It’s no secret that many evangelicals are smarting from the re-election of Barack Obama. It’s led to much hand-wringing among believers and social conservatives. Talks of secession, Obama paving the way for the antichrist, and forming a third party are all on the table. It’s also led some, like this columnist for the Daily Telegraph, to proclaim the day after our election that The Religious Right is dead.
In addition to re-electing Obama, various American states voted to legalise dope and gay marriage… Last night was a victory for secular liberal America – or, to put it another way, America’s emerging secular liberal majority. The United States is still pious by European standards, but the gap is narrowing every year. You cannot visit American bookshops without being struck by the popularity of atheist cheerleaders or agnostic self-help gurus; when I meet a young New Yorker or Californian I assume – as I would in Britain – that they don’t go to church, have liberal positions on abortion and homosexuality and generally despise the conservative religious activism that, until so recently, had the power to elect presidents.
Just how far away we are from an “emerging secular liberal majority” is debatable. But if election 2012 has revealed anything, it’s that, in America
- Secularism is gaining ground, and
- Christianity is losing ground
I understand that some will dispute this. And many Christians will resent being lumped in with the Religious Right. They’ll say, Just because Obama won does not mean Christianity lost. Point taken. However, the majority of “values voters,” the evangelical bloc typically aligned with political conservatism, see the legalization of marijuana, gay marriage, and a growing welfare class, as a clear drift away from biblical values.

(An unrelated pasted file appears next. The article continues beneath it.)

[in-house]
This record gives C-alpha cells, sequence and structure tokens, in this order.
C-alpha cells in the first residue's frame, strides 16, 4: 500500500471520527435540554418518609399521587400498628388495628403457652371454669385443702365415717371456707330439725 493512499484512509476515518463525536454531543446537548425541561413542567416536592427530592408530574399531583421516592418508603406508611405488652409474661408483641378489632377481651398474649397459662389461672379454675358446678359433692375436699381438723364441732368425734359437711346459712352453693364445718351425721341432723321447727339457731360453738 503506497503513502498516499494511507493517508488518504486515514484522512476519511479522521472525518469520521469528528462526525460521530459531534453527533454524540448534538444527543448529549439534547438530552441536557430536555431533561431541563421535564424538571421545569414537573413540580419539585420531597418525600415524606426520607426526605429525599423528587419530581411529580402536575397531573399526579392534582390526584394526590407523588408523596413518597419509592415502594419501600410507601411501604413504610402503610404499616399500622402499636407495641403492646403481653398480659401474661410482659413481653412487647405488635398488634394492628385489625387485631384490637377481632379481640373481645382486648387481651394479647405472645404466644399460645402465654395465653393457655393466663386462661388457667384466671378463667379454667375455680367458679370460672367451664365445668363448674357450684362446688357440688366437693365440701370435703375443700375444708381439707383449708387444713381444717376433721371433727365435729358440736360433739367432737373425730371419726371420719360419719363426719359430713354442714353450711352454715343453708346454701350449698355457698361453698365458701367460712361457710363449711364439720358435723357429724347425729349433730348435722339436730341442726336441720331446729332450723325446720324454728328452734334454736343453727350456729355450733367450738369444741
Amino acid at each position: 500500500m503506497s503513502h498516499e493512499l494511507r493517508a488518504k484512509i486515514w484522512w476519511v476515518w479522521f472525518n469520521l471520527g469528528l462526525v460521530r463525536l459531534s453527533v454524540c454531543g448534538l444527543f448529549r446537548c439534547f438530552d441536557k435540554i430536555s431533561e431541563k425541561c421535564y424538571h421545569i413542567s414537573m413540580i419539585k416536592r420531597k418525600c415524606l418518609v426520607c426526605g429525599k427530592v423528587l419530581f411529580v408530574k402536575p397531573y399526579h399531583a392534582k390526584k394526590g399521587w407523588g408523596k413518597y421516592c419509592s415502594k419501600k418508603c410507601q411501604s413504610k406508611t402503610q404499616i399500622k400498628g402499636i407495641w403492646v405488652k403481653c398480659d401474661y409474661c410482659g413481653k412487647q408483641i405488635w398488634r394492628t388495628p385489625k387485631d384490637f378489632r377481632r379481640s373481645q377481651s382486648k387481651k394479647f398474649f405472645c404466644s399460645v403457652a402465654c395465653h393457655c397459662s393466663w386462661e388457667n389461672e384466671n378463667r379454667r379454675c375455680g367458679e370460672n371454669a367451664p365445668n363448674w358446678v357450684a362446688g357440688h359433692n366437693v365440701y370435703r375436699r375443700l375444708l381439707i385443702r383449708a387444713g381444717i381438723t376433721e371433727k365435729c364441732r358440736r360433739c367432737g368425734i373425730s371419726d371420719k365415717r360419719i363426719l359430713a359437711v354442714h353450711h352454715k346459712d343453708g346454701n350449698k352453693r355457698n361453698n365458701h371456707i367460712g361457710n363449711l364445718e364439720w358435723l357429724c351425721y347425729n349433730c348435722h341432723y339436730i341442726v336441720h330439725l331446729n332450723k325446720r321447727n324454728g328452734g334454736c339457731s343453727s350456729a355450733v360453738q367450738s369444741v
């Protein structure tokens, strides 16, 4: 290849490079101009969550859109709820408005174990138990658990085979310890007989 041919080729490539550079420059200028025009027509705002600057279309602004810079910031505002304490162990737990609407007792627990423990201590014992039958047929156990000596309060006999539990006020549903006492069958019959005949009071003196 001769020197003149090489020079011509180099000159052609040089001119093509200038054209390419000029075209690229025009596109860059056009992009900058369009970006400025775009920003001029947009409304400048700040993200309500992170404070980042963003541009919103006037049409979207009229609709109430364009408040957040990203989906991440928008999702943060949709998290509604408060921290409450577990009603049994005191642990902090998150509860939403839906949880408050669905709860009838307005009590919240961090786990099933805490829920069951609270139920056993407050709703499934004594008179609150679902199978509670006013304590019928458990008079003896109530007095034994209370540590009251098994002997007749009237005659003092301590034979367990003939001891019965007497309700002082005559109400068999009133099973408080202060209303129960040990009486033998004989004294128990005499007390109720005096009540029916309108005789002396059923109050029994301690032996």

The waning of Christianity and the waxing of secularism are interconnected. If Christians are the “light of the world,” then who do we have to blame for the growing darkness than ourselves? Could it be that the “emerging secular liberal majority” is the best indication of a shrinking, ineffective, conservative minority?
On the political front, cultural conservatives are now rethinking their strategy. For instance, the editorial pages of The Wall Street Journal recently featured two articles (HERE and HERE) arguing that the GOP needs to reconsider its approach to hot-button issues like abortion and gay marriage. Then there’s articles like SSM, Social Conservatives, & The Future and Republicans in a Changing Country, both written by notable social conservatives and both arguing essentially for a “bigger” tent approach.
And this is where I see parallels with the Christian fiction industry.
If this election revealed anything it’s that maintaining an enthusiastic cultural niche does not a movement grow. By all accounts, Romney rallies were far bigger than Obama rallies. The “enthusiasm gap” was said to be hugely tilted towards conservatives. Many Republican pundits confidently predicted a GOP return to power, if not a landslide. All signs pointed to a big win for American / Christian values.
At least, it seemed like that inside the bubble.